Tuz Khurmatu - Wikipedia
Tuz Khurmatu
  (Redirected from Tuz Khormato)
Not to be confused with Taza Khurmatu.
Tuz Khurmatu (Arabic: طوزخورماتو‎‎, Turkish: Tuzhurmatu,[1][2] Kurdish: دووزخورماتوو ,Duz Xurmatû[3][4] also spelled as Tuz Khurma and Tuz Khormato) is the central city of Tooz District in Saladin Governorate, Iraq, located 55 miles south of Kirkuk. Its inhabitants are predominantly Shia Turkmen, with a minority of Arabs and Kurds.[5][6][7]
Tuz Khurmatu
City
Tuz Khurmatu
Tuz Khormato's location in Iraq
Coordinates: 34°53′N 44°38′E
Country
 Iraq
ProvinceSaladin
DistrictTooz
Elevation715 ft (218 m)
Population (2012)
 • Total119,000
Time zoneUTC+3
Etymology
The name of the city is in the Turkmen dialect, meaning salt and dates.[8]
History
A U.S. Army Soldier and a Turkish Air Force member transport an Iraqi child to safety during a multinational humanitarian airlift effort on Kirkuk Air Base, Iraq, July 8, 2007. The victim was hurt in an attack in Tuz Khurmatu.
Naphtha, oil and asphalt was found in the town in the 18th century.[9]
The city was populated by both Kurds and Turkmens in the 19th century. Claudius Rich visited the town in 1820 and stated that the town had a population of 50,000. In 1882 Major General Gerard visited the town and stated that the town had a bazaar, 300 houses, 100 regulars and 30 zaptiyehs.[10] The town was captured by United Kingdom in May 1918 and were met with joy from the locals. The local Hamawand tribe would offer their assistance to secure the area.[11]
In 1925, the town’s population was entirely Turkmen, except for some Jewish families (35 out of 405 families).[12]
40% of the population was Kurdish in the 1947 census.[13]
In 1976, Tooz District was separated from Kirkuk Governorate and attached to Saladin Governorate for Arabization purposes. The population of the town was 75,737 the subsequent year, and decreased to 51,998 in 1987.[14] The town participated in the 1991 Iraqi uprising before being suppressed by the Ba'athist Iraqi army.[15]
Operation Iraqi Freedom
Operation New Dawn
On September 7, 2010, the first US casualties after President Barack Obama declared an end to US combat operations took place near the city when an Iraqi soldier killed 2 US military personnel.[20]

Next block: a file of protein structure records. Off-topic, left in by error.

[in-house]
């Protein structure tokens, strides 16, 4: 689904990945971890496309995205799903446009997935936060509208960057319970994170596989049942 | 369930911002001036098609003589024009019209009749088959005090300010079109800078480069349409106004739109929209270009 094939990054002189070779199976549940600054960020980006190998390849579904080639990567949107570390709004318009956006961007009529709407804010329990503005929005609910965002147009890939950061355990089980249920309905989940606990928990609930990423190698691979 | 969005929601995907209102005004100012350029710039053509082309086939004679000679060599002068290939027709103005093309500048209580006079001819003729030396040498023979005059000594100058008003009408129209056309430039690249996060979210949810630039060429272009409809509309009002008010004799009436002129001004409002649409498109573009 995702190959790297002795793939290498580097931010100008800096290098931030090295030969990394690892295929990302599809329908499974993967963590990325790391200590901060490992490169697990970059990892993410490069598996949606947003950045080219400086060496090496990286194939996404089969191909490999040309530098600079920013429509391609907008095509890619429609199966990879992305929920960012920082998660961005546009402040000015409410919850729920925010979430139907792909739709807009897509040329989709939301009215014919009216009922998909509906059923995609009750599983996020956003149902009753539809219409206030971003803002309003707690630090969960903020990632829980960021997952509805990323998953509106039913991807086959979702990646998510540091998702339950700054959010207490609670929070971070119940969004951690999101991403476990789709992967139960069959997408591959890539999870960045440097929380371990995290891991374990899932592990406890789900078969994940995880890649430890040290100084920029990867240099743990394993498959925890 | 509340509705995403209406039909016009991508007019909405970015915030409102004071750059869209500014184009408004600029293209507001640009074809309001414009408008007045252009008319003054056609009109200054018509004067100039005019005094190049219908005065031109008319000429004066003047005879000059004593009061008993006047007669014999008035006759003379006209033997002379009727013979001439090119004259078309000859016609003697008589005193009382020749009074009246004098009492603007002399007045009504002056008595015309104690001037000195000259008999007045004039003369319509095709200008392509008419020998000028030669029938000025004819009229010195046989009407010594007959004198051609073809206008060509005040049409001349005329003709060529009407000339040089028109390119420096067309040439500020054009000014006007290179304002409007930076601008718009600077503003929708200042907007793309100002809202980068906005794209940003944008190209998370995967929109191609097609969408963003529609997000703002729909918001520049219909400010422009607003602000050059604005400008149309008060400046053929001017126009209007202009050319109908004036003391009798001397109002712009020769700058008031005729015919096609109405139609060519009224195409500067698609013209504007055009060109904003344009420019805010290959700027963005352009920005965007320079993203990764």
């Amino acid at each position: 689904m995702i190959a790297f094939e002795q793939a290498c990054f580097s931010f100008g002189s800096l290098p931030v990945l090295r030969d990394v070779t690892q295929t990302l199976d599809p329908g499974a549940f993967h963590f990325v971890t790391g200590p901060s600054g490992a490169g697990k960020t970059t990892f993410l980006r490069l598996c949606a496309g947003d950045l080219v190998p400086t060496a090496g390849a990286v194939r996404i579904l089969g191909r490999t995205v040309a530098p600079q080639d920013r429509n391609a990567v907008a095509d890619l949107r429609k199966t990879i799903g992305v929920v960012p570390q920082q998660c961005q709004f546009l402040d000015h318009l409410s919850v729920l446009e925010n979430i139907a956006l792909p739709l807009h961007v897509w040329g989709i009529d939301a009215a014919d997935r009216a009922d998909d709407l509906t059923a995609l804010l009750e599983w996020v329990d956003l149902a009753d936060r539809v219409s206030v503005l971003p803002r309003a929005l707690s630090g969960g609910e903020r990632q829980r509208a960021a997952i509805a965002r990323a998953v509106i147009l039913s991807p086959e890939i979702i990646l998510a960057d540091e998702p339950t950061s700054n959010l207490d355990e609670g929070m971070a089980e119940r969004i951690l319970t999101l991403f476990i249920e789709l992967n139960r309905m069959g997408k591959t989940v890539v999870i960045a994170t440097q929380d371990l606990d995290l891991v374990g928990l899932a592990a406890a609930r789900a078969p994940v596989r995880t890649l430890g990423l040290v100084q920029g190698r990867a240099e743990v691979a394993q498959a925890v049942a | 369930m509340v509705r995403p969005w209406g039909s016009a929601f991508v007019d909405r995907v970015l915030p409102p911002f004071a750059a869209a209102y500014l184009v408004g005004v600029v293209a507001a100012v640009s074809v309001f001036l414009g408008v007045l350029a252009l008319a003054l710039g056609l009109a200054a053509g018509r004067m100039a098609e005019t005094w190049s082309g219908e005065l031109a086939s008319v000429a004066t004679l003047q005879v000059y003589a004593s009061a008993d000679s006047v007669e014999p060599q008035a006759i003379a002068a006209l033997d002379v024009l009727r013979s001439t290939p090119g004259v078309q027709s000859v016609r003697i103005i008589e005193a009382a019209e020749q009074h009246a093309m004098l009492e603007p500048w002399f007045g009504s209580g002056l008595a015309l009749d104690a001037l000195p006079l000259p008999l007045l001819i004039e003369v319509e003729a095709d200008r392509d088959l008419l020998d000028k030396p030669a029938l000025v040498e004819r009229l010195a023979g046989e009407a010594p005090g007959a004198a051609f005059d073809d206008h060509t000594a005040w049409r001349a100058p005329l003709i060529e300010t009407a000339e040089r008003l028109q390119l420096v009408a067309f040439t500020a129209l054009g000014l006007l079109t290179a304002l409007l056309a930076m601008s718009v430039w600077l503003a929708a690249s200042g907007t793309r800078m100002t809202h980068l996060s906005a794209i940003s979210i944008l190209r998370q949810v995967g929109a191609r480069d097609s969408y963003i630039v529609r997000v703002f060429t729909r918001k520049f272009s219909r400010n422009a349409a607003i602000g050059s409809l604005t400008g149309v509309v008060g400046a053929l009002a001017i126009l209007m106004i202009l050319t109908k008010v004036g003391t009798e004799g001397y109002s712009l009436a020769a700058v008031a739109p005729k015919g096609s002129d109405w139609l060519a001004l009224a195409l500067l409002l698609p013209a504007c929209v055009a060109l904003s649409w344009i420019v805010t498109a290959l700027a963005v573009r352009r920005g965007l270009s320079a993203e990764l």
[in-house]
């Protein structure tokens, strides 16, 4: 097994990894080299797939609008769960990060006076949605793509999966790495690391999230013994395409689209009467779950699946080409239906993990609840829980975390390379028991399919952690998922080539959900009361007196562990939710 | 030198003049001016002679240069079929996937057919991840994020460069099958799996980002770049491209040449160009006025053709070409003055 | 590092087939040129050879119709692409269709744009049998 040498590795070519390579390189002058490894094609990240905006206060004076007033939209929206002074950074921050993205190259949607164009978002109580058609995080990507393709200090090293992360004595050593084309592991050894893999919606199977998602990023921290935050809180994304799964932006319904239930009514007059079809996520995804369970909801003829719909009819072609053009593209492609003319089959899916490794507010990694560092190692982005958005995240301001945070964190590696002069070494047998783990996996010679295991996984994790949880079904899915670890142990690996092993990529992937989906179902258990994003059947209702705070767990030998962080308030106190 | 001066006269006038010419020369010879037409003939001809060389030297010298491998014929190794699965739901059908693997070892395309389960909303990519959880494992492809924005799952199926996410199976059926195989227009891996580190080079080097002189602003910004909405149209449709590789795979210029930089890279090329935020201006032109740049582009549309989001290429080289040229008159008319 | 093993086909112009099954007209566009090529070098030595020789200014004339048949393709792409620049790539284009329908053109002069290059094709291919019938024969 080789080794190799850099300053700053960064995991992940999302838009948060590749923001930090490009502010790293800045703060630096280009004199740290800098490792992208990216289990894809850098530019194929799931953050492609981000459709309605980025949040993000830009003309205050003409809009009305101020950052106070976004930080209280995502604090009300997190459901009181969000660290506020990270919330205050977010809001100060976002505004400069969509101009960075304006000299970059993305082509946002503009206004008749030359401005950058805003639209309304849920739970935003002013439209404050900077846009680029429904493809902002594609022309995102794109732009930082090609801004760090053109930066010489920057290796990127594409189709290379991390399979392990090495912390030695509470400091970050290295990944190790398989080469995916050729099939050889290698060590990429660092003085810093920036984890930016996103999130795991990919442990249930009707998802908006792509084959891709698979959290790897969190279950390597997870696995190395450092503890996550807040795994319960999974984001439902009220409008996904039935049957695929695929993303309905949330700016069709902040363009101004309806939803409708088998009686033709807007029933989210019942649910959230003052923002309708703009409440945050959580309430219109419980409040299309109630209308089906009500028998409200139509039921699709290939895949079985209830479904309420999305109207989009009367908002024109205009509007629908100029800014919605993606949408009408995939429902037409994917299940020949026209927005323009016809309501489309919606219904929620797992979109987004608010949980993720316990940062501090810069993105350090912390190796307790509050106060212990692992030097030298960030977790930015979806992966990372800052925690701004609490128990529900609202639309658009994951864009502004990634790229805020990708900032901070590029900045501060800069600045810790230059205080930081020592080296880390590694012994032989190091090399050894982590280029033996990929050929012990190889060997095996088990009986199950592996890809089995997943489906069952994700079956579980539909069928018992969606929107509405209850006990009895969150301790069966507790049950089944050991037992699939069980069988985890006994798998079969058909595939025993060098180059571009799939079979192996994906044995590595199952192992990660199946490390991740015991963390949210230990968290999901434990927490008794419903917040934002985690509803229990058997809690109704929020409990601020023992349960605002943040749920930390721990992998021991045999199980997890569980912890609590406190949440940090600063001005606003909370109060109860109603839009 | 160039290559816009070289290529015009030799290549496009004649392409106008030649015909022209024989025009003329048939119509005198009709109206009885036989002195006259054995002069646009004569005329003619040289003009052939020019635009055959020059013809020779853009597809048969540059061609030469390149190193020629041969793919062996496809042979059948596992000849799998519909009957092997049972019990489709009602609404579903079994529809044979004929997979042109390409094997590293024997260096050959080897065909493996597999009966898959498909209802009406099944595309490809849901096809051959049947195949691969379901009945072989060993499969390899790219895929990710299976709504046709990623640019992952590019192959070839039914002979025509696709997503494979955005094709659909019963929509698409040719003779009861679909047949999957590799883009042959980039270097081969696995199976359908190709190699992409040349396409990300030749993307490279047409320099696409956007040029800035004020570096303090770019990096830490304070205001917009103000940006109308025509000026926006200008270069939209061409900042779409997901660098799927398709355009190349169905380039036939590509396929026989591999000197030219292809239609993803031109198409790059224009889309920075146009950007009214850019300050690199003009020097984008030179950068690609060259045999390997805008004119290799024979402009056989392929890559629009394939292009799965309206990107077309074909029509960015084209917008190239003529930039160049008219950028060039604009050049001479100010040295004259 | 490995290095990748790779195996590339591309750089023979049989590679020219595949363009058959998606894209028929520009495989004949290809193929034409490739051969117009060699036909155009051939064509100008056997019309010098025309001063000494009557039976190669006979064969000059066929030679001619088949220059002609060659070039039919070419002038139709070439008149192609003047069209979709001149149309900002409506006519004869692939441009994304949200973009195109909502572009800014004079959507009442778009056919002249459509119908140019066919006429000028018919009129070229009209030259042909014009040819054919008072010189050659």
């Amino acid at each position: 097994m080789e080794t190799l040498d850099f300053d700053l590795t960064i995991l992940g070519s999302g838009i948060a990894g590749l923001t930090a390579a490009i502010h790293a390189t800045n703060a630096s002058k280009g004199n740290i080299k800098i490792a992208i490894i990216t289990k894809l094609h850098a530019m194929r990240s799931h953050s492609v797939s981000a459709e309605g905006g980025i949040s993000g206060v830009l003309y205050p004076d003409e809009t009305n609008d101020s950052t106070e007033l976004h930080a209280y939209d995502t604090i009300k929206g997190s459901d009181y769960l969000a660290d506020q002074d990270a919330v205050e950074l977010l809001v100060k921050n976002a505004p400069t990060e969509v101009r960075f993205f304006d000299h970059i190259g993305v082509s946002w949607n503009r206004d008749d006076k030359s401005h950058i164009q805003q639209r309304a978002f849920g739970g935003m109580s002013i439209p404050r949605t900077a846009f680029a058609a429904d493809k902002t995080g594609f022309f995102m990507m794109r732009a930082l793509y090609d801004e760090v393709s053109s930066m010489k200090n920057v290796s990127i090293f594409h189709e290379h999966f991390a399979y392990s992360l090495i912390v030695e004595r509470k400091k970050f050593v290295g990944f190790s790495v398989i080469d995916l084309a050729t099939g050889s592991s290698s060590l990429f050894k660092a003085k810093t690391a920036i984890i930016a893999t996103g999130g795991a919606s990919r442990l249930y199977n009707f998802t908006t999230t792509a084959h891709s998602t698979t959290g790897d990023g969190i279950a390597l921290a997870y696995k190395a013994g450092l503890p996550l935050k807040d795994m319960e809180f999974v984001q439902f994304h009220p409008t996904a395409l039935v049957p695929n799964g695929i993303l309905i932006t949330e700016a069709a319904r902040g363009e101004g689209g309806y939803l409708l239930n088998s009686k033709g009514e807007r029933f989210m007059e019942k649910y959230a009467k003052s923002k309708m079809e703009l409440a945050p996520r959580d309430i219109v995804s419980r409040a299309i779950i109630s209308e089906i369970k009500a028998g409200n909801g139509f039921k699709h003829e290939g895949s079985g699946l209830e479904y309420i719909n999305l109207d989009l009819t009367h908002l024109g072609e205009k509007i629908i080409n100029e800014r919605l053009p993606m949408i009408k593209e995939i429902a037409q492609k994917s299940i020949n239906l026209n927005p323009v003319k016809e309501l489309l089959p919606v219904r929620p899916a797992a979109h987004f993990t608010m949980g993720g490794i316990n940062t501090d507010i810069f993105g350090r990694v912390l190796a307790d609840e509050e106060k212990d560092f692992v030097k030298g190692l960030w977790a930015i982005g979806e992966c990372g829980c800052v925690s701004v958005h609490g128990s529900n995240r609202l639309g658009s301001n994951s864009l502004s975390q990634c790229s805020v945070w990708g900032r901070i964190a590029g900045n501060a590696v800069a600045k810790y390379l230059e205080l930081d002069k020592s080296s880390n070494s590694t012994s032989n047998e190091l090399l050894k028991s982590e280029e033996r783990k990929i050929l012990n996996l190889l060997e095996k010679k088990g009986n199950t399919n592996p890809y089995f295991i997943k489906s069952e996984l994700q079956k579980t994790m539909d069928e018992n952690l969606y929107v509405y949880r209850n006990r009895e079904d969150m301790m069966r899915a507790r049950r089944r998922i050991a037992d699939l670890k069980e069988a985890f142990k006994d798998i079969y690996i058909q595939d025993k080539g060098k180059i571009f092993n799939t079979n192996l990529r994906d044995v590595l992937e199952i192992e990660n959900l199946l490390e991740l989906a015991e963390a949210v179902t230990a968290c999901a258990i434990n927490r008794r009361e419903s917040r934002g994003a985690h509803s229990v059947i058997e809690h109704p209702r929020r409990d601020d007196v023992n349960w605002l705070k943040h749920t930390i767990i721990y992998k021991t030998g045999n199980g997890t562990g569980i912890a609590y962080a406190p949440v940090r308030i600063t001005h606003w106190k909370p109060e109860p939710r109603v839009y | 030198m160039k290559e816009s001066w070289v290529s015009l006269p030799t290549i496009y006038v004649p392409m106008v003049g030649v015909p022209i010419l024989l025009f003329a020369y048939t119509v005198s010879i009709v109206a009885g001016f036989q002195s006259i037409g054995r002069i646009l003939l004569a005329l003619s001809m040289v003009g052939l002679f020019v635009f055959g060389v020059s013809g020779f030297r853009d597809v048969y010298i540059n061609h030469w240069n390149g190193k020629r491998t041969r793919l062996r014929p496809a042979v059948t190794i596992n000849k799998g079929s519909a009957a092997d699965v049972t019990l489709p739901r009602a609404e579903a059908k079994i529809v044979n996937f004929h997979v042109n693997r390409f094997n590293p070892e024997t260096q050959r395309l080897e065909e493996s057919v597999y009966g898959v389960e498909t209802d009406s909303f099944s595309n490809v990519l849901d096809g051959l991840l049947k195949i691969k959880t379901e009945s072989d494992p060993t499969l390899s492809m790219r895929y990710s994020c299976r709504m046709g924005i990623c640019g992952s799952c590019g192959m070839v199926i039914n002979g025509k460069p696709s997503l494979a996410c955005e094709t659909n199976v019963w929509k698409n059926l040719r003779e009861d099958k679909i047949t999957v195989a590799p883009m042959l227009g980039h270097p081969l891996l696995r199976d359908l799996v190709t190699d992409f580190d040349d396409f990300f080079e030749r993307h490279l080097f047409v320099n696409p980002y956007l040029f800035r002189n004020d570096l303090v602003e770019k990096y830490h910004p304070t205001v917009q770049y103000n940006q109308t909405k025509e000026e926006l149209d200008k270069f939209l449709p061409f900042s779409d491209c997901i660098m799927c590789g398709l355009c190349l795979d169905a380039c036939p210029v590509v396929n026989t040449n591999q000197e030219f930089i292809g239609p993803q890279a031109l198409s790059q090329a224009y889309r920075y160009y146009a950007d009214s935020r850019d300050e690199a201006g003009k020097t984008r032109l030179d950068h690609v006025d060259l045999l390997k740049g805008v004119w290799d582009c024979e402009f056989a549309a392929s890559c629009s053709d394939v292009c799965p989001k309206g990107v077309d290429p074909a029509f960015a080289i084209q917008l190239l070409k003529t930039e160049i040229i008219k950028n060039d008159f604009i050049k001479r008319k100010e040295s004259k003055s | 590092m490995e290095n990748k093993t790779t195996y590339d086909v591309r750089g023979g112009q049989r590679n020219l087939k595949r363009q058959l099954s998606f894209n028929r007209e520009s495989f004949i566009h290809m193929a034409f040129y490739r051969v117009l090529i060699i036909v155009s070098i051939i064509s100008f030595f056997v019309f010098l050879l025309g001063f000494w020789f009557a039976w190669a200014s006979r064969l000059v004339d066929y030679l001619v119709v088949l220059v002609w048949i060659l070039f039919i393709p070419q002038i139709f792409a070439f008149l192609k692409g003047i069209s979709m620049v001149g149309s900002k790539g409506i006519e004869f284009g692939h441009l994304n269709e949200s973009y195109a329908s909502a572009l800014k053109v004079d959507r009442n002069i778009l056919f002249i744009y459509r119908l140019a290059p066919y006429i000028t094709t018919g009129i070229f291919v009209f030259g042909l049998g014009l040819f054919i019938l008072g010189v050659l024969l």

Post-U.S. withdrawal and Iraqi Civil War
See also
Wikimedia Commons has media related to Tuz Khurmatu.
References
  1. ^ "Tuzhurmatu'da Türkmen - Kürt dayanışması nasıl bozuldu?". BBC News. Retrieved 13 October 2020.
  2. ^ "Tuzhurmatu'ya 15 yıl aradan sonra Türkmen kaymakam atandı". www.aa.com.tr (in Turkish). Retrieved 21 December 2019.
  3. ^ "Gelê Duz Xurmatû: Em ê destûrê nedin dagirkeriyê". ANF News (in Kurdish). Retrieved 21 December 2019.
  4. ^ "لیژنەی ناوچە كوردستانییه‌کانی دەرەوەی ئیدارەی ھەرێم له‌گه‌ڵ نوێنەرانی خه‌ڵكی زیانلێکەتووی دووزخورماتوو كۆبووه‌وه‌". Parliament of Kurdistan (in Kurdish). Retrieved 21 December 2019.
  5. ^ [1] Arab-Kurd conflict heats up after Tuz Khormato incidents
  6. ^ [2] Tuz Khurmatu: Atrocities against Iraqi Turkmen on the Rise
  7. ^ "Iraqi Turkmen". Minority Rights Group International. Retrieved 17 October 2020.
  8. ^ "Iraq's Tuz Khurmatu: A town rich in history and conflict | Nermeen Mufti". AW. Retrieved 2020-10-07.
  9. ^ Rasoul, Rasoul Muhammed (2017). "History of Kirkuk from the Beginning of the Nineteenth Century until Becoming Part of the Iraqi Monarchy in 1925" (PDF). University of Erfurt: 188.
  10. ^ Rasoul, Rasoul Muhammed (2017). "History of Kirkuk from the Beginning of the Nineteenth Century until Becoming Part of the Iraqi Monarchy in 1925" (PDF). University of Erfurt: 8.
  11. ^ Rasoul, Rasoul Muhammed (2017). "History of Kirkuk from the Beginning of the Nineteenth Century until Becoming Part of the Iraqi Monarchy in 1925" (PDF). University of Erfurt: 137.
  12. ^ "Question of the Frontier between Turkey and Iraq - Leage of Nations" (PDF). 20 August 1925.
  13. ^ C. J. Edmonds (1957). Kurds, Turks and Arabs, Politics, Travel and Research in North-Eastern Iraq, 1919-1925. Oxford University Press. p. 438. Retrieved 17 November 2019.
  14. ^ Ihsan, Mohammad, Administrative Changes in Kirkuk and Disputed Areas in Iraq 1968-2003, pp. 26–27
  15. ^ Goldstein, Eric (June 1992). Endless Torment: The 1991 Uprising in Iraq and Its Aftermath. U.S.: Human Rights Watch. p. 58. ISBN 1-56432-069-3.
  16. ^ "20 dead in Iraq bombings". The Guardian. Retrieved 15 May 2016.
  17. ^ Car bombs kill nearly 40 people in Baghdad – International Herald Tribune
  18. ^ Microsoft PowerPoint – Eye on Iraq Sep 20, 2005 – English
  19. ^​https://news.yahoo.com/s/ap/20070314/ap_on_re_mi_ea/iraq
  20. ^ Iraqi soldier fires on US troops, kills 2
  21. ^ Killing and wounding 12 civilians east of Tikrit (NINA News Agency)
  22. ^ BREAKING NEWS. 25 people killed and wounded in bombings series in Tuz district. (NINA News Agency)
  23. ^ Reuters (2013-01-15). "Bombers kill more than 35 across Iraq". Trust.org. Archived from the original on 2013-02-21. Retrieved 2013-01-15.
  24. ^ Margaret Griffis (2013-01-16). "Iraq Slaughter: 55 Killed, 288 Wounded". Antiwar.com. Retrieved 2013-01-24.
  25. ^ Marwan Ibrahim (2013-01-23). "Iraq suicide bomb at Shiite mosque kills 42". Google News. Retrieved 2013-01-24.
  26. ^ Margaret Griffis (2013-01-23). "At least 51 Killed, 98 Wounded in Iraq Attacks". Antiwar.com. Retrieved 2013-01-24.
  27. ^ "Eleven dead as tensions flare in Tuz Khurmatu". Kurdistan24. 2015-11-15. Retrieved 2016-01-11.
  28. ^ "Absent government, fragile truce holds in Tuz Khurmatu". Iraq Oil Report. Retrieved 15 May 2016.
  29. ^ Joel Wing. "MUSINGS ON IRAQ". Retrieved 15 May 2016.
  30. ^ "Suicide bomber kills 6 in flashpoint town". Yahoo! News. 2015-11-28. Retrieved 2016-01-11.
Last edited on 25 February 2021, at 17:41
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